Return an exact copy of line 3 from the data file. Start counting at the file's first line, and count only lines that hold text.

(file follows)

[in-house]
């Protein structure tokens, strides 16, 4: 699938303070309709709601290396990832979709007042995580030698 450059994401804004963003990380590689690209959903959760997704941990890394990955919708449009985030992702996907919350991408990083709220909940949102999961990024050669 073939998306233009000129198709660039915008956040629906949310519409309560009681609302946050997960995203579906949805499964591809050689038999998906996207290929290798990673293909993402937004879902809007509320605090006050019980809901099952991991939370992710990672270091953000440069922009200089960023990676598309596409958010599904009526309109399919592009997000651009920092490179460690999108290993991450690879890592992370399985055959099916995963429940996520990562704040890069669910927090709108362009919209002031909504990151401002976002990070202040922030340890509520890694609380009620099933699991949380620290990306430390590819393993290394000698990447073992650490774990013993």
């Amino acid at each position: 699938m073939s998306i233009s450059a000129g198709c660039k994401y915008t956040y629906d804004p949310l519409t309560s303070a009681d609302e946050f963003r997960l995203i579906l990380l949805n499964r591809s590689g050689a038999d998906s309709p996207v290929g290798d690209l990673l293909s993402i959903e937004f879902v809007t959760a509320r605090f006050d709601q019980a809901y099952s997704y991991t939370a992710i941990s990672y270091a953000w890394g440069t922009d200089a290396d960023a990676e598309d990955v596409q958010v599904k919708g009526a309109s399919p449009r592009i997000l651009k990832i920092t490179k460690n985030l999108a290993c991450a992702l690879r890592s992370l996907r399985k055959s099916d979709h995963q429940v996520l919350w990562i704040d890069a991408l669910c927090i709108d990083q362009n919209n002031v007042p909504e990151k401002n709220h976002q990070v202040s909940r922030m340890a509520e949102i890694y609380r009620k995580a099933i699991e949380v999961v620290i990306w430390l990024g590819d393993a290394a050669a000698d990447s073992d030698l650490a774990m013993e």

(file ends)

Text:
């Amino acid at each position: 699938m073939s998306i233009s450059a000129g198709c660039k994401y915008t956040y629906d804004p949310l519409t309560s303070a009681d609302e946050f963003r997960l995203i579906l990380l949805n499964r591809s590689g050689a038999d998906s309709p996207v290929g290798d690209l990673l293909s993402i959903e937004f879902v809007t959760a509320r605090f006050d709601q019980a809901y099952s997704y991991t939370a992710i941990s990672y270091a953000w890394g440069t922009d200089a290396d960023a990676e598309d990955v596409q958010v599904k919708g009526a309109s399919p449009r592009i997000l651009k990832i920092t490179k460690n985030l999108a290993c991450a992702l690879r890592s992370l996907r399985k055959s099916d979709h995963q429940v996520l919350w990562i704040d890069a991408l669910c927090i709108d990083q362009n919209n002031v007042p909504e990151k401002n709220h976002q990070v202040s909940r922030m340890a509520e949102i890694y609380r009620k995580a099933i699991e949380v999961v620290i990306w430390l990024g590819d393993a290394a050669a000698d990447s073992d030698l650490a774990m013993e």